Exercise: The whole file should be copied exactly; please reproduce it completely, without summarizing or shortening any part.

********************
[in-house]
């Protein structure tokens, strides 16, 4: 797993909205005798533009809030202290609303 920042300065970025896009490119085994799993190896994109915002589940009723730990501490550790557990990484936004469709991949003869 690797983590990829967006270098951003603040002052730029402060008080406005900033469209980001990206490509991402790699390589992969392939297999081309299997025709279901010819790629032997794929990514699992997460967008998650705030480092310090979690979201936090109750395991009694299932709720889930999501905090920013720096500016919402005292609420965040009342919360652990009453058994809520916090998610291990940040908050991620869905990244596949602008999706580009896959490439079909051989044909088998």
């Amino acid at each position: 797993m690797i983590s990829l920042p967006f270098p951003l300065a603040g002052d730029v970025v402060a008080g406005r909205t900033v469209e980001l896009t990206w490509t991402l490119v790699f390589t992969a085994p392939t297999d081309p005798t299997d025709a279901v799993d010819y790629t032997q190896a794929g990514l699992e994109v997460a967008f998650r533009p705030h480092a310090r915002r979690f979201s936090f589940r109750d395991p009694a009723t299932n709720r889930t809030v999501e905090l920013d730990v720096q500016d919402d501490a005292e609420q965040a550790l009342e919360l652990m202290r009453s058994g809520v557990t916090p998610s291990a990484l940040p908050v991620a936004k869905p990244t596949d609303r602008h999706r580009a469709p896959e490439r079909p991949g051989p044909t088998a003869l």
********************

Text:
[in-house]
């Protein structure tokens, strides 16, 4: 797993909205005798533009809030202290609303 920042300065970025896009490119085994799993190896994109915002589940009723730990501490550790557990990484936004469709991949003869 690797983590990829967006270098951003603040002052730029402060008080406005900033469209980001990206490509991402790699390589992969392939297999081309299997025709279901010819790629032997794929990514699992997460967008998650705030480092310090979690979201936090109750395991009694299932709720889930999501905090920013720096500016919402005292609420965040009342919360652990009453058994809520916090998610291990940040908050991620869905990244596949602008999706580009896959490439079909051989044909088998």
């Amino acid at each position: 797993m690797i983590s990829l920042p967006f270098p951003l300065a603040g002052d730029v970025v402060a008080g406005r909205t900033v469209e980001l896009t990206w490509t991402l490119v790699f390589t992969a085994p392939t297999d081309p005798t299997d025709a279901v799993d010819y790629t032997q190896a794929g990514l699992e994109v997460a967008f998650r533009p705030h480092a310090r915002r979690f979201s936090f589940r109750d395991p009694a009723t299932n709720r889930t809030v999501e905090l920013d730990v720096q500016d919402d501490a005292e609420q965040a550790l009342e919360l652990m202290r009453s058994g809520v557990t916090p998610s291990a990484l940040p908050v991620a936004k869905p990244t596949d609303r602008h999706r580009a469709p896959e490439r079909p991949g051989p044909t088998a003869l």